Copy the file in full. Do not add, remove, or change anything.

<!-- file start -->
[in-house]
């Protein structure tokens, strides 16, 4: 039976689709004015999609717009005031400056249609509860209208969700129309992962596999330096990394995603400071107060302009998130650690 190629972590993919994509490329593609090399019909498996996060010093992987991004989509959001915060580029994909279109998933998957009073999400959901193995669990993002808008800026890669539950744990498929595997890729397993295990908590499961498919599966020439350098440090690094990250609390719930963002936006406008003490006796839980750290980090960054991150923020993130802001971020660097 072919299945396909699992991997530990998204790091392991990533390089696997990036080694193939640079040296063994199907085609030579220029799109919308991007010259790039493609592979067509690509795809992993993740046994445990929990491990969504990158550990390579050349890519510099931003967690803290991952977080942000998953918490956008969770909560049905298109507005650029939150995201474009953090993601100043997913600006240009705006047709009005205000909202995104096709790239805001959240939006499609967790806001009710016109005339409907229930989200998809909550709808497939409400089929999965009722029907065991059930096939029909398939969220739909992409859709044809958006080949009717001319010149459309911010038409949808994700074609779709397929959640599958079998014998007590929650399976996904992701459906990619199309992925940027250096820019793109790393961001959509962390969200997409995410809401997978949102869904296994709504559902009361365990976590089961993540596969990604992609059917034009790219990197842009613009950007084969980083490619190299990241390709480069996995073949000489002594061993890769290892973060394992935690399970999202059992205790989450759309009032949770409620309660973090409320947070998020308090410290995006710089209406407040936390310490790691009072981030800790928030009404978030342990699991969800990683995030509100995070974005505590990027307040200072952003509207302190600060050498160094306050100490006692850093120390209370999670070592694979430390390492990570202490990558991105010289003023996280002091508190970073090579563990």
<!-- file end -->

[in-house]
């Protein structure tokens, strides 16, 4: 039976689709004015999609717009005031400056249609509860209208969700129309992962596999330096990394995603400071107060302009998130650690 190629972590993919994509490329593609090399019909498996996060010093992987991004989509959001915060580029994909279109998933998957009073999400959901193995669990993002808008800026890669539950744990498929595997890729397993295990908590499961498919599966020439350098440090690094990250609390719930963002936006406008003490006796839980750290980090960054991150923020993130802001971020660097 072919299945396909699992991997530990998204790091392991990533390089696997990036080694193939640079040296063994199907085609030579220029799109919308991007010259790039493609592979067509690509795809992993993740046994445990929990491990969504990158550990390579050349890519510099931003967690803290991952977080942000998953918490956008969770909560049905298109507005650029939150995201474009953090993601100043997913600006240009705006047709009005205000909202995104096709790239805001959240939006499609967790806001009710016109005339409907229930989200998809909550709808497939409400089929999965009722029907065991059930096939029909398939969220739909992409859709044809958006080949009717001319010149459309911010038409949808994700074609779709397929959640599958079998014998007590929650399976996904992701459906990619199309992925940027250096820019793109790393961001959509962390969200997409995410809401997978949102869904296994709504559902009361365990976590089961993540596969990604992609059917034009790219990197842009613009950007084969980083490619190299990241390709480069996995073949000489002594061993890769290892973060394992935690399970999202059992205790989450759309009032949770409620309660973090409320947070998020308090410290995006710089209406407040936390310490790691009072981030800790928030009404978030342990699991969800990683995030509100995070974005505590990027307040200072952003509207302190600060050498160094306050100490006692850093120390209370999670070592694979430390390492990570202490990558991105010289003023996280002091508190970073090579563990």